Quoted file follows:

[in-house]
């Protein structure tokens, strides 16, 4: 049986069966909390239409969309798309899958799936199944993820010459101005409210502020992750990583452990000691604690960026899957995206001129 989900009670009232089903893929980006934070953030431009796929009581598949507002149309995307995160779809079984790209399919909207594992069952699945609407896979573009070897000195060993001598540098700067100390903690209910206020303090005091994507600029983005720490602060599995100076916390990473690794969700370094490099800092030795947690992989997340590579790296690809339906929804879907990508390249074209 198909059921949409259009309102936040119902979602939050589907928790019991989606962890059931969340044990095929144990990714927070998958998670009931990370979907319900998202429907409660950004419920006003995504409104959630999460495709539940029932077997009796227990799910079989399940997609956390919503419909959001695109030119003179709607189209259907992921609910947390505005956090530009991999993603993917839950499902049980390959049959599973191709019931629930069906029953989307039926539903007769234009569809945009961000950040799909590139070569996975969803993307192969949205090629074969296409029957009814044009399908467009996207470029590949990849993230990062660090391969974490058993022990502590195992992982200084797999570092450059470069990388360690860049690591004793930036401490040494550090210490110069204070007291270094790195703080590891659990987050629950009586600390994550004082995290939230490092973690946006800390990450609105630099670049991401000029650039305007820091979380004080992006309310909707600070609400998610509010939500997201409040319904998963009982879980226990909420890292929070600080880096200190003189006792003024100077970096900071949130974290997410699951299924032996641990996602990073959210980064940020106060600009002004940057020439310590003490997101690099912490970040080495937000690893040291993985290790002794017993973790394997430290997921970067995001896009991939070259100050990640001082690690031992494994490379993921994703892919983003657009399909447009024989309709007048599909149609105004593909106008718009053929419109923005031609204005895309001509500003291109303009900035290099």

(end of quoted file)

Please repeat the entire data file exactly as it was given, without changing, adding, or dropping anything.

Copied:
[in-house]
């Protein structure tokens, strides 16, 4: 049986069966909390239409969309798309899958799936199944993820010459101005409210502020992750990583452990000691604690960026899957995206001129 989900009670009232089903893929980006934070953030431009796929009581598949507002149309995307995160779809079984790209399919909207594992069952699945609407896979573009070897000195060993001598540098700067100390903690209910206020303090005091994507600029983005720490602060599995100076916390990473690794969700370094490099800092030795947690992989997340590579790296690809339906929804879907990508390249074209 198909059921949409259009309102936040119902979602939050589907928790019991989606962890059931969340044990095929144990990714927070998958998670009931990370979907319900998202429907409660950004419920006003995504409104959630999460495709539940029932077997009796227990799910079989399940997609956390919503419909959001695109030119003179709607189209259907992921609910947390505005956090530009991999993603993917839950499902049980390959049959599973191709019931629930069906029953989307039926539903007769234009569809945009961000950040799909590139070569996975969803993307192969949205090629074969296409029957009814044009399908467009996207470029590949990849993230990062660090391969974490058993022990502590195992992982200084797999570092450059470069990388360690860049690591004793930036401490040494550090210490110069204070007291270094790195703080590891659990987050629950009586600390994550004082995290939230490092973690946006800390990450609105630099670049991401000029650039305007820091979380004080992006309310909707600070609400998610509010939500997201409040319904998963009982879980226990909420890292929070600080880096200190003189006792003024100077970096900071949130974290997410699951299924032996641990996602990073959210980064940020106060600009002004940057020439310590003490997101690099912490970040080495937000690893040291993985290790002794017993973790394997430290997921970067995001896009991939070259100050990640001082690690031992494994490379993921994703892919983003657009399909447009024989309709007048599909149609105004593909106008718009053929419109923005031609204005895309001509500003291109303009900035290099």